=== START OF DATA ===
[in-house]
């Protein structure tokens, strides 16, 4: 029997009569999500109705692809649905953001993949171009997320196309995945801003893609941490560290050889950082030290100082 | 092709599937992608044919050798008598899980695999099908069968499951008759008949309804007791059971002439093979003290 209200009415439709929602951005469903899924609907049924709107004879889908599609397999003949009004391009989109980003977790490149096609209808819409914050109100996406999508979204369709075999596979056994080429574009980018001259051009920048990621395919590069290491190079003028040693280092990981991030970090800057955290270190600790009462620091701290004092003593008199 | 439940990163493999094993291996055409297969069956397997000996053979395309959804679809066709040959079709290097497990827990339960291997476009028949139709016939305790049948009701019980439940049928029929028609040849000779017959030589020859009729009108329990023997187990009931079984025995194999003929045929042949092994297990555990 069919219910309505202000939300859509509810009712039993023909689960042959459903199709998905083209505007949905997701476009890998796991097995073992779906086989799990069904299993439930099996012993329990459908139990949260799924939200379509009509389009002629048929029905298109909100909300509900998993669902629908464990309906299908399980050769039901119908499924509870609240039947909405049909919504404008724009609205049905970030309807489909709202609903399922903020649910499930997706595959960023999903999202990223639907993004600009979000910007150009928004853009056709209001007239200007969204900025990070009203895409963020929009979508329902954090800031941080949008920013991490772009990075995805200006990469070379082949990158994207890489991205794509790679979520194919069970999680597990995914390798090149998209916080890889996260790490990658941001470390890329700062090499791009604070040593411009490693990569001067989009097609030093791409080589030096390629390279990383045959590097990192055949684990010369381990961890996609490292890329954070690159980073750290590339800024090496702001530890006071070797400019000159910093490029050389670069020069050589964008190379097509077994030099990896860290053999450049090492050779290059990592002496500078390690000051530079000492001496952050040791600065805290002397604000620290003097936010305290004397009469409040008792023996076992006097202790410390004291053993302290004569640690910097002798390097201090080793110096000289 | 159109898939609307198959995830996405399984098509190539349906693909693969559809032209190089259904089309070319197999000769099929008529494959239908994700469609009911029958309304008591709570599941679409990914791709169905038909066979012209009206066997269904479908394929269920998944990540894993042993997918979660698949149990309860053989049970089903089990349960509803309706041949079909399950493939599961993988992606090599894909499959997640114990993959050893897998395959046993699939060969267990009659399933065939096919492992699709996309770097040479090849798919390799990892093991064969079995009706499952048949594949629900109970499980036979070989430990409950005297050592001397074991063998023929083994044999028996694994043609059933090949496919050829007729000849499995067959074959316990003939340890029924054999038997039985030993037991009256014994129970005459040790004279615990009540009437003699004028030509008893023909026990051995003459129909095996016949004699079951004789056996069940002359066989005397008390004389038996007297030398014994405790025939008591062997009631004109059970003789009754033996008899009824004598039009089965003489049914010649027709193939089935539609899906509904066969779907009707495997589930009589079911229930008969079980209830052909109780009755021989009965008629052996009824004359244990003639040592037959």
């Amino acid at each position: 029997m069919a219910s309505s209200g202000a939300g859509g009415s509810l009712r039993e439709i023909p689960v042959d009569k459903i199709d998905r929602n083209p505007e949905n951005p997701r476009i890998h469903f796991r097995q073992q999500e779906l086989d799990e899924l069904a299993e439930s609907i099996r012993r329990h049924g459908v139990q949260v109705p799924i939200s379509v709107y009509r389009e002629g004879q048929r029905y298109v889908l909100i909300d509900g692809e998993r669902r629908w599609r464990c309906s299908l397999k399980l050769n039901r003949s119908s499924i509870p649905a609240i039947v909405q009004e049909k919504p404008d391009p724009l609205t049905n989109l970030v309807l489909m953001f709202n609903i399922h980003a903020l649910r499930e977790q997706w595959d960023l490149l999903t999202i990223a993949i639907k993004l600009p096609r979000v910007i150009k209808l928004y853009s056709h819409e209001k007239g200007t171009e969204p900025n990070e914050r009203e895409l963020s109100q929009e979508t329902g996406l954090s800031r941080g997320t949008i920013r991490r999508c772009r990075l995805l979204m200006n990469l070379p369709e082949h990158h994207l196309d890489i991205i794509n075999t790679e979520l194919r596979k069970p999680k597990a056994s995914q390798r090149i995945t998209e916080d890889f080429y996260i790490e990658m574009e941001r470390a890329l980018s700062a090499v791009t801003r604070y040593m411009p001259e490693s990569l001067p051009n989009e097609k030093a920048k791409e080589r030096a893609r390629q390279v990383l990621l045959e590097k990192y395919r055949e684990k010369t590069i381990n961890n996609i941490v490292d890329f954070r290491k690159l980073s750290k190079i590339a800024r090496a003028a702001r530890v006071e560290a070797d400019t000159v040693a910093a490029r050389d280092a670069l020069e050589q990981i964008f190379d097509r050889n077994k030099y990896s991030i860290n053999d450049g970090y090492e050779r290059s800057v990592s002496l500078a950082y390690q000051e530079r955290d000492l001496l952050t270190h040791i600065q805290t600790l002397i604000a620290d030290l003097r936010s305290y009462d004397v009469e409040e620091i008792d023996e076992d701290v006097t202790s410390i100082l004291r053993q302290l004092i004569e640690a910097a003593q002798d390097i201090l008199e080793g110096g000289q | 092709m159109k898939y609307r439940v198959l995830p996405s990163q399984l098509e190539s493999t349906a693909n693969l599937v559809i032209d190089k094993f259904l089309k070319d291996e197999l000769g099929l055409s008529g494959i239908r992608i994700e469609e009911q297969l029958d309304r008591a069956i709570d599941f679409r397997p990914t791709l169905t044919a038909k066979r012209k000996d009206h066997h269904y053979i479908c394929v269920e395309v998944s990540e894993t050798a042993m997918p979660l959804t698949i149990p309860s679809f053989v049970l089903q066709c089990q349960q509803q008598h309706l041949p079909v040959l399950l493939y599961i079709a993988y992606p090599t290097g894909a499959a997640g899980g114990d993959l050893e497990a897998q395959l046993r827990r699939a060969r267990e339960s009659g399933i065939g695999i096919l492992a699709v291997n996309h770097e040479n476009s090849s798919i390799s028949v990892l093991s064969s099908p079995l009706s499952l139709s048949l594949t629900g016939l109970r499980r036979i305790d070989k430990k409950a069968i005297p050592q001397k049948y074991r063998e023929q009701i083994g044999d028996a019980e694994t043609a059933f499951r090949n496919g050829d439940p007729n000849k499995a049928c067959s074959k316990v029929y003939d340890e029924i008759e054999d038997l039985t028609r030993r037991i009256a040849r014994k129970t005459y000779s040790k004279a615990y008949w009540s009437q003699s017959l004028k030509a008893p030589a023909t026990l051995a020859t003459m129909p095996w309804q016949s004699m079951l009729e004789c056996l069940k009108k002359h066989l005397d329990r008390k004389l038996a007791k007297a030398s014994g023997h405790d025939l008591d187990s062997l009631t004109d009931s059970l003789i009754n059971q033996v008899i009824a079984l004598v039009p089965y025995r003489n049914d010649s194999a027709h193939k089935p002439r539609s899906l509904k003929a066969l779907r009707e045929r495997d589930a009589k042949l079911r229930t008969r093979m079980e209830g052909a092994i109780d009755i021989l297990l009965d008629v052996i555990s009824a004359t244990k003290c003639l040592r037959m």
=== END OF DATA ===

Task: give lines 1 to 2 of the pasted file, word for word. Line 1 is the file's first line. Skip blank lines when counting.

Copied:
[in-house]
């Protein structure tokens, strides 16, 4: 029997009569999500109705692809649905953001993949171009997320196309995945801003893609941490560290050889950082030290100082 | 092709599937992608044919050798008598899980695999099908069968499951008759008949309804007791059971002439093979003290 209200009415439709929602951005469903899924609907049924709107004879889908599609397999003949009004391009989109980003977790490149096609209808819409914050109100996406999508979204369709075999596979056994080429574009980018001259051009920048990621395919590069290491190079003028040693280092990981991030970090800057955290270190600790009462620091701290004092003593008199 | 439940990163493999094993291996055409297969069956397997000996053979395309959804679809066709040959079709290097497990827990339960291997476009028949139709016939305790049948009701019980439940049928029929028609040849000779017959030589020859009729009108329990023997187990009931079984025995194999003929045929042949092994297990555990 069919219910309505202000939300859509509810009712039993023909689960042959459903199709998905083209505007949905997701476009890998796991097995073992779906086989799990069904299993439930099996012993329990459908139990949260799924939200379509009509389009002629048929029905298109909100909300509900998993669902629908464990309906299908399980050769039901119908499924509870609240039947909405049909919504404008724009609205049905970030309807489909709202609903399922903020649910499930997706595959960023999903999202990223639907993004600009979000910007150009928004853009056709209001007239200007969204900025990070009203895409963020929009979508329902954090800031941080949008920013991490772009990075995805200006990469070379082949990158994207890489991205794509790679979520194919069970999680597990995914390798090149998209916080890889996260790490990658941001470390890329700062090499791009604070040593411009490693990569001067989009097609030093791409080589030096390629390279990383045959590097990192055949684990010369381990961890996609490292890329954070690159980073750290590339800024090496702001530890006071070797400019000159910093490029050389670069020069050589964008190379097509077994030099990896860290053999450049090492050779290059990592002496500078390690000051530079000492001496952050040791600065805290002397604000620290003097936010305290004397009469409040008792023996076992006097202790410390004291053993302290004569640690910097002798390097201090080793110096000289 | 159109898939609307198959995830996405399984098509190539349906693909693969559809032209190089259904089309070319197999000769099929008529494959239908994700469609009911029958309304008591709570599941679409990914791709169905038909066979012209009206066997269904479908394929269920998944990540894993042993997918979660698949149990309860053989049970089903089990349960509803309706041949079909399950493939599961993988992606090599894909499959997640114990993959050893897998395959046993699939060969267990009659399933065939096919492992699709996309770097040479090849798919390799990892093991064969079995009706499952048949594949629900109970499980036979070989430990409950005297050592001397074991063998023929083994044999028996694994043609059933090949496919050829007729000849499995067959074959316990003939340890029924054999038997039985030993037991009256014994129970005459040790004279615990009540009437003699004028030509008893023909026990051995003459129909095996016949004699079951004789056996069940002359066989005397008390004389038996007297030398014994405790025939008591062997009631004109059970003789009754033996008899009824004598039009089965003489049914010649027709193939089935539609899906509904066969779907009707495997589930009589079911229930008969079980209830052909109780009755021989009965008629052996009824004359244990003639040592037959």